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  • Adult ADHD

    Article published Jan 20, 2006
    Searching for focus
    Medication helps woman cope with ADHD

    One little pill has changed Laura Umbrell's life.

    Before the medication, she describes daily life as chaotic, one big blur. She says she was scatterbrained and lived life on impulse.

    Now, Umbrell is focused and can stay on track, thanks to her daily dose of Adderall.

    Umbrell, 48, of Chambersburg, Pensylvania, was diagnosed a year ago with adult attention deficit hyperactivity disorder.

    A disorder most commonly associated with children, James Druckenbrod with Keystone Behavioral Health Center says ADHD affects nearly 5 percent of the adult population. Many of those cases go undiagnosed, however.

    "This makes it a fairly common disorder in adults, although perhaps frequently unrecognized," said Druckenbrod, a psychiatrist who has been practicing medicine for 30 years.

    Druckenbrod said the disorder oftentimes is diagnosed during childhood, but persists into adulthood in nearly 50 percent of patients.

    Umbrell was never diagnosed as a child, but looking back she said she had all the signs. "I knew from the symptoms just what I had," she said, "but I wanted an official diagnosis. It changed my life."

    Umbrell was first introduced to ADHD when her mother in 1984 showed her a magazine article about the disorder. "She said to me, 'You know, I think this was you as a child.'"

    Her son, Nicholas, was diagnosed a few years later, and that's when Umbrell began to study the disorder.

    "I just always thought I was stupid," she said. "That's how I referred to myself for years because people who are smart remember things, people who are academic remember things. I didn't, therefore I must have been stupid."

    Childhood was tough, Umbrell said. She couldn't focus, and had to study twice as hard as her classmates. Her friends tended to be years younger because she related better with them than she did children her own age.

    She began to act out as a way of hiding her insecurities and inabilities, and eventually was known by classmates as the class clown.

    "My grades were abominable in elementary school," she said.

    But she developed her own coping techniques.

    "I found I got better grades if I took notes in class, then went home and recopied them. I retained the information that way," she said. "That was before computers, so I had to keep two notebooks ? my original and my one with the recopies."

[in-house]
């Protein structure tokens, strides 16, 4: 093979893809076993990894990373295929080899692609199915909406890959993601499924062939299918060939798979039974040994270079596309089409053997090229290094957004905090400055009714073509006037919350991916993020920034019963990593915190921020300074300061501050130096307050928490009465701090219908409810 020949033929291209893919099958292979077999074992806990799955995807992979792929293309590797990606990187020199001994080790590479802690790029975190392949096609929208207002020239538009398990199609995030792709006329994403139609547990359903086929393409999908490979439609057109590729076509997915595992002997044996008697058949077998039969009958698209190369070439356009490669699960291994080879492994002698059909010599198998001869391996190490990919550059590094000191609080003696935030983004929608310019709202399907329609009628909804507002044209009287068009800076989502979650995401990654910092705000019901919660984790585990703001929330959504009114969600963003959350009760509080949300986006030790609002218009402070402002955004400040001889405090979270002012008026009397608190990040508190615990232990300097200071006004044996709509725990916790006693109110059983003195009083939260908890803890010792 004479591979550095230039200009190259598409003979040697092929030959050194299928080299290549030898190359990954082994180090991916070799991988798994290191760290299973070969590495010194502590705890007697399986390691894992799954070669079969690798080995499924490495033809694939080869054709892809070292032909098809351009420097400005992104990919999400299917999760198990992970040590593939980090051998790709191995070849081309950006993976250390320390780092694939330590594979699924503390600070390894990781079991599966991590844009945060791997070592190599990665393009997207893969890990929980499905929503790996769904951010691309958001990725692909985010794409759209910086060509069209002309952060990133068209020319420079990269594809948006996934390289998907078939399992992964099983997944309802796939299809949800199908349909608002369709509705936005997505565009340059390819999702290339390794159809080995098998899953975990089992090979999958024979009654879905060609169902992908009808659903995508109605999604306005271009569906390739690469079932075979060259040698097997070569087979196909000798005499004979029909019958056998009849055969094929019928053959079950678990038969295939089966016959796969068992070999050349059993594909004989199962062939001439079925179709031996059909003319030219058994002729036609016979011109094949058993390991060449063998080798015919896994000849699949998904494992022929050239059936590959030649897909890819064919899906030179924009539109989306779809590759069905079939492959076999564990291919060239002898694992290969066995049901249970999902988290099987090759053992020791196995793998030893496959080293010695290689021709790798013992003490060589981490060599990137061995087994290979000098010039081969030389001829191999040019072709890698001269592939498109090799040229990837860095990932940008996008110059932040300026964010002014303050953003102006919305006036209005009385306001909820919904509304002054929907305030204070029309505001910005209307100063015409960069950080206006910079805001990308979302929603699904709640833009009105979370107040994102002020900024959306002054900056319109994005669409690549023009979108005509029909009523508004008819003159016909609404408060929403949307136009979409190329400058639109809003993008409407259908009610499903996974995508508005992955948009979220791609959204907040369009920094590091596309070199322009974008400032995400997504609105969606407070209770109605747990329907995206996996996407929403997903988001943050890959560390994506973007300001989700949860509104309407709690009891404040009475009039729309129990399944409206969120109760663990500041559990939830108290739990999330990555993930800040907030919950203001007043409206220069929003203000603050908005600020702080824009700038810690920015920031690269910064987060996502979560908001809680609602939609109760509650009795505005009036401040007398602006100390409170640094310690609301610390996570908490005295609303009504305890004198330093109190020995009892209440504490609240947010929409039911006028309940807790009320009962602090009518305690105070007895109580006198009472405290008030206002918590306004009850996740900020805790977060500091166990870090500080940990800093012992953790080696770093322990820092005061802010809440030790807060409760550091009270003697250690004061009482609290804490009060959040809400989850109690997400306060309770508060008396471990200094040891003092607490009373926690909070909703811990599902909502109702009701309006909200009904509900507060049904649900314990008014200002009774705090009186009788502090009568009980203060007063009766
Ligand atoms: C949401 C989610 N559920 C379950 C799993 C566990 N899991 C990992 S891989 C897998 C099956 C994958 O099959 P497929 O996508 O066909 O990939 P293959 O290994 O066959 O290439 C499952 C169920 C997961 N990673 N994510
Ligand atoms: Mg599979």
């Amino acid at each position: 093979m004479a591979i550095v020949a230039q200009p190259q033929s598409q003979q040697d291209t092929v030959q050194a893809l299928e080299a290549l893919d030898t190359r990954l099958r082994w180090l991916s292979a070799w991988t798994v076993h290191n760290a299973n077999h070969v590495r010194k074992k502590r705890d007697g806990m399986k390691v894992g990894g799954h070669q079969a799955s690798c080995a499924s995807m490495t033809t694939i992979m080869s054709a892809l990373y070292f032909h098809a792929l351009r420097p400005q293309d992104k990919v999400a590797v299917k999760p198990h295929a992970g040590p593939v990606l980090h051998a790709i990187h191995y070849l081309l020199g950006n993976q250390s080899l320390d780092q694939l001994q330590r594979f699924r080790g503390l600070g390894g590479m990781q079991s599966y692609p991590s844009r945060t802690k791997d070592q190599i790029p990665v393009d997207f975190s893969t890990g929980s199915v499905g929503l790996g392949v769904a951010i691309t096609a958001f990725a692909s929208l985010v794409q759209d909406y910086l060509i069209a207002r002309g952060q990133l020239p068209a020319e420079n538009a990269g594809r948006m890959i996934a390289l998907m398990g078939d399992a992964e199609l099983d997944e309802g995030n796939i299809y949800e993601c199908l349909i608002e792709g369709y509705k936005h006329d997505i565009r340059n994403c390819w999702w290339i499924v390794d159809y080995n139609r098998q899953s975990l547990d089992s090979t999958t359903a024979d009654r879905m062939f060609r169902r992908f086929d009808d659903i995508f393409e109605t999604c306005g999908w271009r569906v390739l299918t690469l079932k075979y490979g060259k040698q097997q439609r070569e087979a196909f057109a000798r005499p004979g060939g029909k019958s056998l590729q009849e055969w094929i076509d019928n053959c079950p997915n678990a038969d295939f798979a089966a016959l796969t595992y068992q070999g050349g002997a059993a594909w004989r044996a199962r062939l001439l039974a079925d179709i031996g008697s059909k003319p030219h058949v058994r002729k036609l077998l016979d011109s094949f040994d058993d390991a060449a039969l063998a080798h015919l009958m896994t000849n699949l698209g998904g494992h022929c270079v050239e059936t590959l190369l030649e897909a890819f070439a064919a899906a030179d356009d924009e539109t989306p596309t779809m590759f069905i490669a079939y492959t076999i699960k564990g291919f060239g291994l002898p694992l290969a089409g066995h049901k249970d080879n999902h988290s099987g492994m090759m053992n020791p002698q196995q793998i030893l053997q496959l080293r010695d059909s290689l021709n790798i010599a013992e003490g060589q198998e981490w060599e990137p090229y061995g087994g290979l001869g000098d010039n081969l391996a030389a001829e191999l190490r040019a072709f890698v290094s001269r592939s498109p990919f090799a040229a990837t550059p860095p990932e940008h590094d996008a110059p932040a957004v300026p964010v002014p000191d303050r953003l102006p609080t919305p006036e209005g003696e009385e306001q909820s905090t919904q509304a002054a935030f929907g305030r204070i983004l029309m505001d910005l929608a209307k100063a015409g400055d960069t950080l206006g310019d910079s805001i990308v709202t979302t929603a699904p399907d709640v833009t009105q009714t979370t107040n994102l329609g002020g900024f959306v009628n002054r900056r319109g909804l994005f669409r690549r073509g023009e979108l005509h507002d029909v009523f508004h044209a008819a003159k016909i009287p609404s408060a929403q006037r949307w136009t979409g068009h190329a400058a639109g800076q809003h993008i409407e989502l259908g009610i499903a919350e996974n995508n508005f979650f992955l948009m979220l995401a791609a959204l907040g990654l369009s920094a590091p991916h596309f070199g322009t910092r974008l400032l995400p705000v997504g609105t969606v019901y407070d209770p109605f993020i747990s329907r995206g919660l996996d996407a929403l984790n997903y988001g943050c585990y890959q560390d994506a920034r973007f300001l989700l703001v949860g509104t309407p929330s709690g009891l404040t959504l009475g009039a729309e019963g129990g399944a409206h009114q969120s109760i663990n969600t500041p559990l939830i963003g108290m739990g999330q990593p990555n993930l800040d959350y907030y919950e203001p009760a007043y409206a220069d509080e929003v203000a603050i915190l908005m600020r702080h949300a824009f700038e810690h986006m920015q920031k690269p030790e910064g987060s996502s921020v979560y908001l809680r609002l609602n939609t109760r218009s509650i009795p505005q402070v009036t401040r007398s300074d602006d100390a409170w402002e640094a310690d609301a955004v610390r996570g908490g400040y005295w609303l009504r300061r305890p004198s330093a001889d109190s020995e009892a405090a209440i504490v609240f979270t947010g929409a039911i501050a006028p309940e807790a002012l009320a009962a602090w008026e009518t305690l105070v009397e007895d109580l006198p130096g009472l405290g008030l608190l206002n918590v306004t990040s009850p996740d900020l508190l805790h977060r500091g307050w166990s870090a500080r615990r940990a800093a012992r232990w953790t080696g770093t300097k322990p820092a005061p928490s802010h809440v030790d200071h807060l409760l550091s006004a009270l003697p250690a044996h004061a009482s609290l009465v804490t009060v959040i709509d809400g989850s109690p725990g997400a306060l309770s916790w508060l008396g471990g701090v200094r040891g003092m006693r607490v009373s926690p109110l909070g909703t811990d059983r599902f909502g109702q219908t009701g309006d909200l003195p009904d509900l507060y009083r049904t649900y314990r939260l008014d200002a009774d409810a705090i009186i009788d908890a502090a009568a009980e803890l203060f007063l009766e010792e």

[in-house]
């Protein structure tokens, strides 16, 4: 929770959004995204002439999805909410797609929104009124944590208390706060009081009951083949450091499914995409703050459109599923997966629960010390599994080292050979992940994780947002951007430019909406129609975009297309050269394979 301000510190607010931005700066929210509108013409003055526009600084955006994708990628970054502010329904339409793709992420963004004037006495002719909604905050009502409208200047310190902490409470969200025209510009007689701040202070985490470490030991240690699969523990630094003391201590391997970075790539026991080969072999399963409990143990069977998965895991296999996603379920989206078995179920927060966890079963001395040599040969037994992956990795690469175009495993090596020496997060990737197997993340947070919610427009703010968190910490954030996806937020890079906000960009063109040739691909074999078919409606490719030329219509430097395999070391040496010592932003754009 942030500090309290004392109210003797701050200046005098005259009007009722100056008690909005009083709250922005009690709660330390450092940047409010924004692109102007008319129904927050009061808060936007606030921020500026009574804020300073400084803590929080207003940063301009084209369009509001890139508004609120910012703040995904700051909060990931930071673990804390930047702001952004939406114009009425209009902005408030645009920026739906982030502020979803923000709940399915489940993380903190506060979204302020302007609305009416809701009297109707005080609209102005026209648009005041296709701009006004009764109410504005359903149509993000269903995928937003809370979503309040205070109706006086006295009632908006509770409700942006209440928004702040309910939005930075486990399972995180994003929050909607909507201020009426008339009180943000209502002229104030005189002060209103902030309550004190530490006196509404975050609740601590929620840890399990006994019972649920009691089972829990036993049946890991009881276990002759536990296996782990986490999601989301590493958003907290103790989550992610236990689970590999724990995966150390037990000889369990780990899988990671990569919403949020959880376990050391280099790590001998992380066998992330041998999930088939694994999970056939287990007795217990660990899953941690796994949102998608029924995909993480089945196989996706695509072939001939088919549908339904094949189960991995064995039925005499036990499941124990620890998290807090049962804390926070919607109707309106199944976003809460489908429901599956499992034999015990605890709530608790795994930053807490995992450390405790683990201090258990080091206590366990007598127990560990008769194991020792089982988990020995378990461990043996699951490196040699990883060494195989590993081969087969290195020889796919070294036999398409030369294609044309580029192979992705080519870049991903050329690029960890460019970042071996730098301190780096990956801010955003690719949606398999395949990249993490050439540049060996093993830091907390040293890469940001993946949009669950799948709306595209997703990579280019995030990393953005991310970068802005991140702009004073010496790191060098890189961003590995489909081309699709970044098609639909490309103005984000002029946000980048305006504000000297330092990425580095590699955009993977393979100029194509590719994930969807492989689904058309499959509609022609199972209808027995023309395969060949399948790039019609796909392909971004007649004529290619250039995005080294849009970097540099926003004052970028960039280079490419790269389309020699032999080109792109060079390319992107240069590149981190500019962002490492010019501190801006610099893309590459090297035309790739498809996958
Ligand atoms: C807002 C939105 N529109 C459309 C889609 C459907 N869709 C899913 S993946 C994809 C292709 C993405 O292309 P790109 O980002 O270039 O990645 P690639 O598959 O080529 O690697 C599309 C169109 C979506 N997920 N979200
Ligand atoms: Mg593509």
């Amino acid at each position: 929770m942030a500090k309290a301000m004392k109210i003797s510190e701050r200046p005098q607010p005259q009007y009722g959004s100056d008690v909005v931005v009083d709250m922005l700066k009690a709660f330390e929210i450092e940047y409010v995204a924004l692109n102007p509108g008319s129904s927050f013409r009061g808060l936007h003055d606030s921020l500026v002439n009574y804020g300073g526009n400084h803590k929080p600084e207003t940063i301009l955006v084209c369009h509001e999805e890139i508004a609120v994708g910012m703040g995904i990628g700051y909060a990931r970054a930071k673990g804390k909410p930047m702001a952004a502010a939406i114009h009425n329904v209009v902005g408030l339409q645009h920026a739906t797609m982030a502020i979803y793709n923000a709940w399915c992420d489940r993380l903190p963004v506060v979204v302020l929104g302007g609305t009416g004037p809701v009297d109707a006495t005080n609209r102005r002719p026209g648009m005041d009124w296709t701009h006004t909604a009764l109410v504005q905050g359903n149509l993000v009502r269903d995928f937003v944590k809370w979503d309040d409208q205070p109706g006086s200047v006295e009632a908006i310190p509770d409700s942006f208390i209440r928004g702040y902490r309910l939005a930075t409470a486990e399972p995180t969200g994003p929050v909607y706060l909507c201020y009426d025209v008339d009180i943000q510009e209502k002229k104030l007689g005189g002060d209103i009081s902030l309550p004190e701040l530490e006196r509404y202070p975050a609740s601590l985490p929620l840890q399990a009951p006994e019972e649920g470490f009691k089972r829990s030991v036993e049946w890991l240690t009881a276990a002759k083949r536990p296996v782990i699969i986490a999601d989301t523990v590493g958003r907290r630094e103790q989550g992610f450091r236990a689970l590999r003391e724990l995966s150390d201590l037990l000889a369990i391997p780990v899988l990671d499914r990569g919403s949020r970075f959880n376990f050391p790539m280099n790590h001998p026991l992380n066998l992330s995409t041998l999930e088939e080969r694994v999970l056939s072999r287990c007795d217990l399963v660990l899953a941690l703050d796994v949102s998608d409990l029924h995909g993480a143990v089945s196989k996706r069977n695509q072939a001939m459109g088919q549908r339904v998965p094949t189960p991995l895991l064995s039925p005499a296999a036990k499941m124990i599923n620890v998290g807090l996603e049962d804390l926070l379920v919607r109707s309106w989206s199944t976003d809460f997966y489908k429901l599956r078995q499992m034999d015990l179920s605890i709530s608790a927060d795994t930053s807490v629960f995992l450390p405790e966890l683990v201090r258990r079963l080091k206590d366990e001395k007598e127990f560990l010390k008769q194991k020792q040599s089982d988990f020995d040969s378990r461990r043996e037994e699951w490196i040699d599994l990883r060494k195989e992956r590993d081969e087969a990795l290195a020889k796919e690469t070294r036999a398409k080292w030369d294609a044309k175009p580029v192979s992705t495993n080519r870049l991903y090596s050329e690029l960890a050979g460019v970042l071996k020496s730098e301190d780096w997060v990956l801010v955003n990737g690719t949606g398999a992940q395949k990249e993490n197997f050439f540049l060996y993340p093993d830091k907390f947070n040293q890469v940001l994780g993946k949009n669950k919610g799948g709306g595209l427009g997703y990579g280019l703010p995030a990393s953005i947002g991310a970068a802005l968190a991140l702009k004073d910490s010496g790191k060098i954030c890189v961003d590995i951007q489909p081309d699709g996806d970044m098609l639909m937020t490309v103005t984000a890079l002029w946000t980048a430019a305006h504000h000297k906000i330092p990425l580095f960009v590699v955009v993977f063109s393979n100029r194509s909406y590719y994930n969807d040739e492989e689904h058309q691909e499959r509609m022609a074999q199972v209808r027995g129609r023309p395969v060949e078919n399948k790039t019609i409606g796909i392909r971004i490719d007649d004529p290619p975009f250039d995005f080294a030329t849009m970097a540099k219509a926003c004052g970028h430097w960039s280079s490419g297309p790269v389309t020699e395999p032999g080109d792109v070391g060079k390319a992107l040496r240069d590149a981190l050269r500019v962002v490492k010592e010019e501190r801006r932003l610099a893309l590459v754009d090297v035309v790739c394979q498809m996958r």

Her survival techniques continued through high school and into nursing school, where she graduated second in her class. "But my family never saw me that year," she said. "I studied three hours a night, copying and recopying."

    And then came sticky notes. "I live and die by them," she joked. She said she puts notes all over her counters at home, and on her desk at works sits multiple calendars logging the same information. "If I presented the information to myself several times I'd remember it," she said.

    Umbrell, administrative supervisor for the Pennsylvania Tourette Syndrome Association, sought formal diagnosis about a year ago. She says it was one of the best decisions she ever made.

    But she cautions that the medicines have their own side effects. "There's no magic pill," she said. "The medicine helps you to stay on track. It helps immensely, but it's not perfect. That's where having good coping mechanisms and survival skills really can carry you through."

    Umbrell's daughter, Gretchen, 24, Chambersburg, said she too can see a change in her mom since starting the medication. "We're not in mission mode anymore. She's able to focus, and has much better word recall. She's organized, relaxed and has much more confidence."
    TouretteLinks Forum

  • #2
    Adult ADHD

    I can relate to this story. Having TS as an adult, the symptoms that have impacted me the most had been the ADHD. I agree the meds help but you really need to increase your self-awareness and re-train yourself to stay focused. I regularly ask people around me for feedback so that I can stay totally aware of my behaviors and can stay in control of them. It's a change in lifestyle that I will have to maintain forever, especially throughout my career years.

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    • #3
      Adult ADHD

      I certainly can relate. Before knowing what it is you are torn thinking that you are either lazy, stupid and tired. This is my worst part of TS. My tics are not that bad, but the lack of attention and lack of motivation trademark of ADD is what gets me. I can sit still staring at the wall for a long time, even while a voice inside me tells me that I need to get this and that done. I just can't find the motivation to do it. And sometimes when I finally do it, I can go full pin and not stop. I have no middle ground.



      • #4
        Adult ADHD

        Hi Marc

        I can be just like that and then other days I will start all these things and never finish any. Start changing the beds, get distracted and start a load of laundry get distracted and then discover I have filled the dishwasher but left the door open so it never started and then as I go to change the laundry I discover the washer just went through the entire wash-rinse cycle with no clothes in it!?! Yikes then I'm exhausted... frustrated and got nothing finished :shock: :roll:

        Life with ADHD ... gotta love it :P :P

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